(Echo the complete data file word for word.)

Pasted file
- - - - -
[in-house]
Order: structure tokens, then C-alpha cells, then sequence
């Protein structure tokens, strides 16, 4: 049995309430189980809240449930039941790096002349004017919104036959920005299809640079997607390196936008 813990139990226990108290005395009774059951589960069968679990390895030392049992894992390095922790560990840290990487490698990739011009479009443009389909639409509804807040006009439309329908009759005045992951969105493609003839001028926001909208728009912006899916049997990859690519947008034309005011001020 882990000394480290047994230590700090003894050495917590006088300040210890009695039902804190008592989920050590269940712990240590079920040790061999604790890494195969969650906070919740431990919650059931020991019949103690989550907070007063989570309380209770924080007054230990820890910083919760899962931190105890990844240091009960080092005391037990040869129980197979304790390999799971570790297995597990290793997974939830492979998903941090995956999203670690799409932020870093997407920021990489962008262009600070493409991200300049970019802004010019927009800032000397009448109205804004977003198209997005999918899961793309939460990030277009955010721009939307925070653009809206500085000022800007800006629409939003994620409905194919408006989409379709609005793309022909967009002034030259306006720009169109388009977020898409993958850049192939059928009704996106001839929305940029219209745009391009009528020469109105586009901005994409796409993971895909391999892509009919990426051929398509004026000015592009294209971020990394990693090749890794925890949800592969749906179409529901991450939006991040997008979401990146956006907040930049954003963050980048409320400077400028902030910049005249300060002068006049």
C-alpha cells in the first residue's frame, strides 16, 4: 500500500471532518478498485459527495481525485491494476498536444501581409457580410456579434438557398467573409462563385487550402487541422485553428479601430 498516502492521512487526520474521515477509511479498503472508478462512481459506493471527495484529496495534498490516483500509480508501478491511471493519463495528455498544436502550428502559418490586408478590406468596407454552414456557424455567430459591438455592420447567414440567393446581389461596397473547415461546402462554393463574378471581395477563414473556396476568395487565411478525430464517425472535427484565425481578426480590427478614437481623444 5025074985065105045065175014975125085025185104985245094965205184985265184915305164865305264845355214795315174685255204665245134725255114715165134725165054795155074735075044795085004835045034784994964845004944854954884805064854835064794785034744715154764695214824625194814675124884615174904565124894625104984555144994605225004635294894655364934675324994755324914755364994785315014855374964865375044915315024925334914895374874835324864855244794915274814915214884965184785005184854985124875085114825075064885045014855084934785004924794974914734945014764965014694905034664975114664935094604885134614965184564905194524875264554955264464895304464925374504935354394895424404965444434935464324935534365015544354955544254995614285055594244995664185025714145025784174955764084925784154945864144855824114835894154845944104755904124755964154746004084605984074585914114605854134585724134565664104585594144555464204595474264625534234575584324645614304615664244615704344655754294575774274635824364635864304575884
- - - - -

[in-house]
Order: structure tokens, then C-alpha cells, then sequence
């Protein structure tokens, strides 16, 4: 049995309430189980809240449930039941790096002349004017919104036959920005299809640079997607390196936008 813990139990226990108290005395009774059951589960069968679990390895030392049992894992390095922790560990840290990487490698990739011009479009443009389909639409509804807040006009439309329908009759005045992951969105493609003839001028926001909208728009912006899916049997990859690519947008034309005011001020 882990000394480290047994230590700090003894050495917590006088300040210890009695039902804190008592989920050590269940712990240590079920040790061999604790890494195969969650906070919740431990919650059931020991019949103690989550907070007063989570309380209770924080007054230990820890910083919760899962931190105890990844240091009960080092005391037990040869129980197979304790390999799971570790297995597990290793997974939830492979998903941090995956999203670690799409932020870093997407920021990489962008262009600070493409991200300049970019802004010019927009800032000397009448109205804004977003198209997005999918899961793309939460990030277009955010721009939307925070653009809206500085000022800007800006629409939003994620409905194919408006989409379709609005793309022909967009002034030259306006720009169109388009977020898409993958850049192939059928009704996106001839929305940029219209745009391009009528020469109105586009901005994409796409993971895909391999892509009919990426051929398509004026000015592009294209971020990394990693090749890794925890949800592969749906179409529901991450939006991040997008979401990146956006907040930049954003963050980048409320400077400028902030910049005249300060002068006049």
C-alpha cells in the first residue's frame, strides 16, 4: 500500500471532518478498485459527495481525485491494476498536444501581409457580410456579434438557398467573409462563385487550402487541422485553428479601430 498516502492521512487526520474521515477509511479498503472508478462512481459506493471527495484529496495534498490516483500509480508501478491511471493519463495528455498544436502550428502559418490586408478590406468596407454552414456557424455567430459591438455592420447567414440567393446581389461596397473547415461546402462554393463574378471581395477563414473556396476568395487565411478525430464517425472535427484565425481578426480590427478614437481623444 5025074985065105045065175014975125085025185104985245094965205184985265184915305164865305264845355214795315174685255204665245134725255114715165134725165054795155074735075044795085004835045034784994964845004944854954884805064854835064794785034744715154764695214824625194814675124884615174904565124894625104984555144994605225004635294894655364934675324994755324914755364994785315014855374964865375044915315024925334914895374874835324864855244794915274814915214884965184785005184854985124875085114825075064885045014855084934785004924794974914734945014764965014694905034664975114664935094604885134614965184564905194524875264554955264464895304464925374504935354394895424404965444434935464324935534365015544354955544254995614285055594244995664185025714145025784174955764084925784154945864144855824114835894154845944104755904124755964154746004084605984074585914114605854134585724134565664104585594144555464204595474264625534234575584324645614304615664244615704344655754294575774274635824364635864304575884